Magic: Banishing the Limits of Boredom
With the learning curve mastered somewhat, and a grasp of the dozens of gadgets, it begins to make absolute sense how these complex things (most with electronic controls) can work together so simply and well. With goodies everywhere, too numerous to mention, you just keep finding more. Even the ignition is controlled by the key fob's infrared beam.
You'd expect electronically operated side view mirrors on this flagship luxury auto (in the low $80,000 range as tested), but these also have built-in indicator lights, plus a push button remote to make them fold flush against the side. Presumably that's for safety in carwashes, for inching into tight European parking spaces or to avoid being clipped on a narrow road.
Weary road warriors can get tender loving care from the seat massage function that omits the need to squirm for comfort at times.
And there's more: Little water jets slide out below the high intensity headlamps to spritz them clean...Towaway protection keeps a thief from hoisting up the car and hauling it away...A self-leveler lowers ride height slightly for better control during super high-speed cruising...Doors not closed securely finish closing themselves.
The S500 doesn't lack for airbags, including side and head ones at all four doors. And there are speakers, speakers everywhere. Mercedes topped off the crystal clear Bose sound system with some nice driver-settings (done on the navigation system screen), to mix sound for "near," "mid-range" and far" with enough echo for a music hall effect.
DURING EVALUATION, an unexpected emergency that arose was an excuse to try the glowing red "SOS" button overhead instead of the permanently installed cell phone. It connected with Mercedes troubleshooters and worked as it should. Despite it being a weekend, a polite, local technician (never called a "mechanic") assigned to help arrived nearly an hour later and removed a plastic engine splash panel damaged by a previous driver.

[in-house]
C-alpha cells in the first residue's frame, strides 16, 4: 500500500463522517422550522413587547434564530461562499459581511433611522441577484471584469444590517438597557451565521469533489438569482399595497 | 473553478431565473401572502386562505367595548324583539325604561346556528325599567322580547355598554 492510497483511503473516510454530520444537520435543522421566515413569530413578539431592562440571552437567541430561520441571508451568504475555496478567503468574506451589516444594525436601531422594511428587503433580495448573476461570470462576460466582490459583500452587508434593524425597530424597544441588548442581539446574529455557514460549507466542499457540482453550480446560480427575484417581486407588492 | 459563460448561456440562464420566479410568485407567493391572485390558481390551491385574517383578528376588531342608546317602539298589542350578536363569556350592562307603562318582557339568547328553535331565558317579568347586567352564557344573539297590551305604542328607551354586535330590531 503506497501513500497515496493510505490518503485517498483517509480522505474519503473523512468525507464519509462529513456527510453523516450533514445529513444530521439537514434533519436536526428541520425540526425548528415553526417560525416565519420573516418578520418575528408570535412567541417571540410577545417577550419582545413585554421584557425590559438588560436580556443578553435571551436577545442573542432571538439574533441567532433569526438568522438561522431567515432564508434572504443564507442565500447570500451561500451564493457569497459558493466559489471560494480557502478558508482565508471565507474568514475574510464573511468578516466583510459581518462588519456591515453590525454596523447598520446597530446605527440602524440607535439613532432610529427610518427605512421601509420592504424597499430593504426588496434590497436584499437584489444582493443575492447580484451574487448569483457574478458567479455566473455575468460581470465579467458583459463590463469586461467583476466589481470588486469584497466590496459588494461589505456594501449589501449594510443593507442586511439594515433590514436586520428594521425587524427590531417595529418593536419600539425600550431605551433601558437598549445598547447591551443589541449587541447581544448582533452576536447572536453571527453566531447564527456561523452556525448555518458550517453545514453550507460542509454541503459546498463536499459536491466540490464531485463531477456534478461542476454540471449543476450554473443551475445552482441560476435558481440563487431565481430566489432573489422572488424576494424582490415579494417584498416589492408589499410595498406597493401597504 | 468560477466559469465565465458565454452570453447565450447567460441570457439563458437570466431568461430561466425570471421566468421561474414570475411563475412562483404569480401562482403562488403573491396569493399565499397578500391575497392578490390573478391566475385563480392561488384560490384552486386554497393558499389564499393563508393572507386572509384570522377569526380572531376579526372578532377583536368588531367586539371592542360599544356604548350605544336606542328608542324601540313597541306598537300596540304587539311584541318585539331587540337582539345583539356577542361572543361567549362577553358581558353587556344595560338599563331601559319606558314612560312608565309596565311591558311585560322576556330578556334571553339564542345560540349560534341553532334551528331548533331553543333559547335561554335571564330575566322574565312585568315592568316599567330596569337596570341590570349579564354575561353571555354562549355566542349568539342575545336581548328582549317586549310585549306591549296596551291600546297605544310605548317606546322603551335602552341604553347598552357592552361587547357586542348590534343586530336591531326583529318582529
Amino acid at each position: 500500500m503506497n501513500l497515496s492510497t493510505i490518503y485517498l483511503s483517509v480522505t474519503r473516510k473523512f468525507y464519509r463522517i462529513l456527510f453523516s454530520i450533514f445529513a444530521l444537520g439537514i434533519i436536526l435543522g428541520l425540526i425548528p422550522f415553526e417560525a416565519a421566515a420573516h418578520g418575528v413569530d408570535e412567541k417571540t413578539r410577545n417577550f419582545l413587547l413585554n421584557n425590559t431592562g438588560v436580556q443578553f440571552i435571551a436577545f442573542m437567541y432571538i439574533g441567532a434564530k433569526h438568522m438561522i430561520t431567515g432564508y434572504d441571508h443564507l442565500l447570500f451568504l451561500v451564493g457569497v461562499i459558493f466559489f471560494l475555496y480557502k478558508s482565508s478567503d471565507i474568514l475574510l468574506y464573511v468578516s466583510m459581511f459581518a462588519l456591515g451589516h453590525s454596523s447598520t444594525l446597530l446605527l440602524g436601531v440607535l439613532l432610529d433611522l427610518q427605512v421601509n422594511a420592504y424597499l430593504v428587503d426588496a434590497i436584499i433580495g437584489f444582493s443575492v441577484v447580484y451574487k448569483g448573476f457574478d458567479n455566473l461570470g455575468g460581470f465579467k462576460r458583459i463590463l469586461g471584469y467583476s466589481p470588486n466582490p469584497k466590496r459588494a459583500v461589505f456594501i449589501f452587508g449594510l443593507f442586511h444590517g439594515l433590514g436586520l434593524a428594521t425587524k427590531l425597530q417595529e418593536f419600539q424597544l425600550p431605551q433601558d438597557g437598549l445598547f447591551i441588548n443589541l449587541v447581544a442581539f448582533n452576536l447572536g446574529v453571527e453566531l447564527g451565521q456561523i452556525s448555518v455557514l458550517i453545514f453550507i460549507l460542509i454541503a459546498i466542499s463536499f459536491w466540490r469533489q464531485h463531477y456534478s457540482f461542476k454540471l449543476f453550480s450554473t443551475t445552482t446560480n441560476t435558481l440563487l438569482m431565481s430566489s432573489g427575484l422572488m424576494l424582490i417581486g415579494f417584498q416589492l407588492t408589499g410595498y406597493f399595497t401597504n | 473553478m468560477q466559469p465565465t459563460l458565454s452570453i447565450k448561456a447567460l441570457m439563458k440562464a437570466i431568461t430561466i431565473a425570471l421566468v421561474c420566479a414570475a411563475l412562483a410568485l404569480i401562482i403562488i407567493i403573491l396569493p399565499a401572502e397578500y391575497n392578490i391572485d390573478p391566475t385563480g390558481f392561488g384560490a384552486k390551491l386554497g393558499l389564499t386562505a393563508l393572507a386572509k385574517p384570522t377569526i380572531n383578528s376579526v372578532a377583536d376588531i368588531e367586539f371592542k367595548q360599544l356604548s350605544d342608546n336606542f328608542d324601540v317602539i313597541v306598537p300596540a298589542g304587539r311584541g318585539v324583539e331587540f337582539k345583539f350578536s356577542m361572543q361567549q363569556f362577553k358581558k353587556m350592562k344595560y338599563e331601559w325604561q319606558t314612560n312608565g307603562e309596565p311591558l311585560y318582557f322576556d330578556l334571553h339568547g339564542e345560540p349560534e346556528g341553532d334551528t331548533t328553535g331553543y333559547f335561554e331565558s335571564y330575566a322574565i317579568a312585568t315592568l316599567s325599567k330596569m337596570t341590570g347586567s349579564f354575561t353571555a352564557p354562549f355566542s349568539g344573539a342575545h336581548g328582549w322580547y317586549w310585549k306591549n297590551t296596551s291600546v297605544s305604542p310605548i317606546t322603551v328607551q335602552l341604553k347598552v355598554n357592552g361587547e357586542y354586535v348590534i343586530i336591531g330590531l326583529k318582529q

But too few cupholders, begrudgingly installed, still seem small by U.S. standards, more oriented to the Continent than to American drivers who are notorious for dining on the road. (Yes, even Mercedes drivers have been known to steer with one hand and cradle a cup of joe in the other.)
And the S500's navigation system could use some tweaking. It's the one item too slow and awkward to use without more time than it should take. Software improvements would do wonders for a time-strapped driver who shouldn't have to spell out the entire name of a city or street for directions on how to get there. The American nameplates are better with this one.
The S500 without its performance pedigree could be strictly arcade-style magic: lots of flash and motion leading to nowhere.
But this is a vehicle that just won't let the driver go. On a long, arrow-straight track of freshly paved road during an Arizona desert test, with nothing but horizon in every direction, the S-Class found its home. It surged forward underfoot, then climbed to a smooth 120 miles an hour and loped along without any sense it was nearing its peak. It wasn't even a stretch for the S500 that could muscle about 165 miles an hour with the proper tires and no "governor" to shut it down around 155.
"A QUIET STORM," is one assessment of the vehicle's perfect balance of resonant power, agile mobility, and elegant style that never loses its characteristic Mercedes panache.
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